Though only the 22nd largest automaker in the world, Subaru have successfully managed to carve out a nice niche for itself both in the Japanese and international markets. Particularly, the all-wheel-drive segment. “Subaru” is what the Pleiades star cluster is called in Japanese, and the company’s logo represents this with its stylised representation of seven stars.
But, how did it become the car maker it is today? OSV takes a look at the interesting history of the Japanese manufacturer.
When did Subaru start making cars?
Subaru got its start when Fuji Heavy Industries decided to branch out into car manufacturing. A large transportation conglomerate, Fuji created the Subaru division in the 1950’s. It was in 1954 that Subaru launched the 1500. The 1500 was a compact vehicle with a monocoque body, a Peugeot engine and independent front and rear suspension.
Several followed, including the Subaru 360, Japan’s first mini car. Subaru’s answer to the European mass-market “people’s cars” of the time such as the VW Beetle, the 360 was affectionately named the “ladybug” in Japan. It was one of the most popular cars in Japan and production reached 392,000 over its 12-year run.
Other models following the 360 included the Sambar and the 1000. The 1000 saw the introduction of the Subaru Boxer Engine. At the heart of every Subaru, the boxer engine is so named after the horizontal movement of the pistons.
When did Nissan acquire Subaru?
During a period of government-ordered merging of the auto-industry, Nissan acquired a 20.4% stake in Fuji Heavy Industries. Interestingly, the merging came about to encourage competitiveness within the industry.
Nissan utilized FHI’s bus manufacturing capabilities for their Nissan Diesel line of buses. And, in turn, Subaru vehicles used parts by Keiretsu, the Nissan manufacturer.
Under this arrangement, Subaru launched the R-2 the Rex and Leone, the BRAT and several others.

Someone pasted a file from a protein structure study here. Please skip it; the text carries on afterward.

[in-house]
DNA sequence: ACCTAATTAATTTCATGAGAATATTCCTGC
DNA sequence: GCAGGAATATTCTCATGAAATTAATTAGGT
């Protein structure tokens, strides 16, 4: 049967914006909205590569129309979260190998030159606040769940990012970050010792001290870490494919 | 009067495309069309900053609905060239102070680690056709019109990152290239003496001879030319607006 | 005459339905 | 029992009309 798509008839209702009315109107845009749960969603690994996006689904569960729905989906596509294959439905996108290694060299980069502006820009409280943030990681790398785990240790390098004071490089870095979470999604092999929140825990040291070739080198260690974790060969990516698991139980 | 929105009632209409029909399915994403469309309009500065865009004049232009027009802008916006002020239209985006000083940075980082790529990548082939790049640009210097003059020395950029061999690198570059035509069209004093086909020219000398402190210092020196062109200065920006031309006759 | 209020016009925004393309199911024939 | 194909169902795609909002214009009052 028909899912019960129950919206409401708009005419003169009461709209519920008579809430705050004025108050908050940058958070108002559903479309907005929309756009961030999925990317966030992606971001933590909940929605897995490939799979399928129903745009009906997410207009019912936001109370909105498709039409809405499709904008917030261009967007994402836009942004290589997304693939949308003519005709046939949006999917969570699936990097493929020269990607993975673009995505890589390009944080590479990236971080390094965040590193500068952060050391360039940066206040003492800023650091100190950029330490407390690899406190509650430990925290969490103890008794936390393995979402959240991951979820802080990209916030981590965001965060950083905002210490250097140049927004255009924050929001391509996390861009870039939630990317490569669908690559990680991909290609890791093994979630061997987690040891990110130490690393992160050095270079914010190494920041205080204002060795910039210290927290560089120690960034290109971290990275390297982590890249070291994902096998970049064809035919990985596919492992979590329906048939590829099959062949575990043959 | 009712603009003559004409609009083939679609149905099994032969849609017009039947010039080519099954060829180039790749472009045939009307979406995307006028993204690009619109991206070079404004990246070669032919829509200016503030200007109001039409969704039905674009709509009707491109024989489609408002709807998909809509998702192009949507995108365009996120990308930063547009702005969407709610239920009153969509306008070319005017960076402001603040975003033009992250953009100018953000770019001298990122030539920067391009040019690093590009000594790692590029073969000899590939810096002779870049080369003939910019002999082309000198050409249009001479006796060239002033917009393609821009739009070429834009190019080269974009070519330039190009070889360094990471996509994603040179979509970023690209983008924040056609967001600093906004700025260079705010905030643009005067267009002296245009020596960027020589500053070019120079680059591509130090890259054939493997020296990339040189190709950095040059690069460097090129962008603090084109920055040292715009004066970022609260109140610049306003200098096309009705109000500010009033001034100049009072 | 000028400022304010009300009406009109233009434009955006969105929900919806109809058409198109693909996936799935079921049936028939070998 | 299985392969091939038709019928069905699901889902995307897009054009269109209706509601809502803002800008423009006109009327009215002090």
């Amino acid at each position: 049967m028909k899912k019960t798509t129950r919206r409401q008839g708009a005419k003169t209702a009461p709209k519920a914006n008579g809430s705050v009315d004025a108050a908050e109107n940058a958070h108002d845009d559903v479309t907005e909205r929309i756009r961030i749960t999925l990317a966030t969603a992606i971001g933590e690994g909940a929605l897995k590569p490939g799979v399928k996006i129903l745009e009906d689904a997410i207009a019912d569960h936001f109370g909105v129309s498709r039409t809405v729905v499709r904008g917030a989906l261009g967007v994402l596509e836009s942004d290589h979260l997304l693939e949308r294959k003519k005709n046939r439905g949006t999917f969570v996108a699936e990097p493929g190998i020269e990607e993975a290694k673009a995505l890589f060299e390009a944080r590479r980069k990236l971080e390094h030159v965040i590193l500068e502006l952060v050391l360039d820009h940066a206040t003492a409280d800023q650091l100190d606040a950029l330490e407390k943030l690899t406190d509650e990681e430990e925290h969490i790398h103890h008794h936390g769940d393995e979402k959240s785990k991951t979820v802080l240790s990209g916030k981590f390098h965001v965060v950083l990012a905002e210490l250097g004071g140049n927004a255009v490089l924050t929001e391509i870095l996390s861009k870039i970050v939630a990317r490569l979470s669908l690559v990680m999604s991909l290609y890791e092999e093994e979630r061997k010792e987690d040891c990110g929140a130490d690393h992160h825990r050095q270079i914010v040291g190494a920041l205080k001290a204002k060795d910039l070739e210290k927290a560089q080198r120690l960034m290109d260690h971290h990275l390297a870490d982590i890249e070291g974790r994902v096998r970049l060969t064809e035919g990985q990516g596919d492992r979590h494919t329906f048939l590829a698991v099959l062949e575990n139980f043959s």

When was Subaru sold to General Motors?
In the time Subaru was under the instruction of General Motors they launched the Baja and the Tribeca. The Forester was sold under the Chevrolet marque in India.
However, General Motors liquidated their holdings in Fuji Heavy Industries in 2005 and a majority of the joint projects were dropped.
When did Toyota acquire Subaru?
Actually, Toyota haven’t really acquired Subaru. They bought just over 40% of General Motor’s former stock but this only amounted to 8.7% of FHI. Most of the stocks went to a stock buy-back programme.
Since then, Toyota and Subaru have collaborated on various projects including the Toyota Camry and the Exiga. In 2008 Toyota increased their share to 16.5% and entered a joint venture to develop the Toyota 86.
How did Subaru get their name?
Subaru is the Japanese name for the star cluster Pleiades, which is located in the Taurus constellation. The cluster is also known as “The Seven Sisters”. This is represented in their logo. But, you may have noticed that there are only six stars in the Subaru logo. This is because tradition says that one of them is invisible, hence the fact that there are only six stars in the logo.
Interestingly, the Pleiades cluster is among the nearest star clusters to the Earth. It’s also the cluster most obvious to the naked eye at night. But anyway, back to Subaru.
Subaru and the Environment
Subaru are pretty advanced in the automotive industry when it comes to its carbon footprint.
Their plant in Indiana was the first auto assembly plant to be awarded zero landfill status. This means that nothing from the manufacturing process in that plant goes into a landfill. They have also developed an “end-of-life” recycling plan for their cars. In fact, the recycling ratio rate for Subaru cars is an impressive 97.3% in their end-of-life vehicles.
A majority of their modern models are made with recyclable material including in the engine, suspension, transmission and pretty much everywhere else.
Interestingly, the Indiana factory is the first and only plant in the US to earn the ‘National Wildlife Federation’s Backyard Wildlife Habitat Status’. The grounds are home to a range of wildlife one wouldn’t expect near a car manufacturing plant including the likes of Bald Eagles, Turtles, Rabbits, Beavers and many other fun creatures. In fact, they do so much for the environment it would take forever to list just how many things they do.
And there we have it. Subaru aren’t the biggest manufacturer, nor the oldest, but they are still going strong. In fact, they broke their record for sales in 2015, making it their eighth successive year to do so. They also make almost 75% of their cars in Japan, standing apart from many of their Japanese competitors. Subaru are committed to driver safety and continuing to be as environmentally friendly as possible.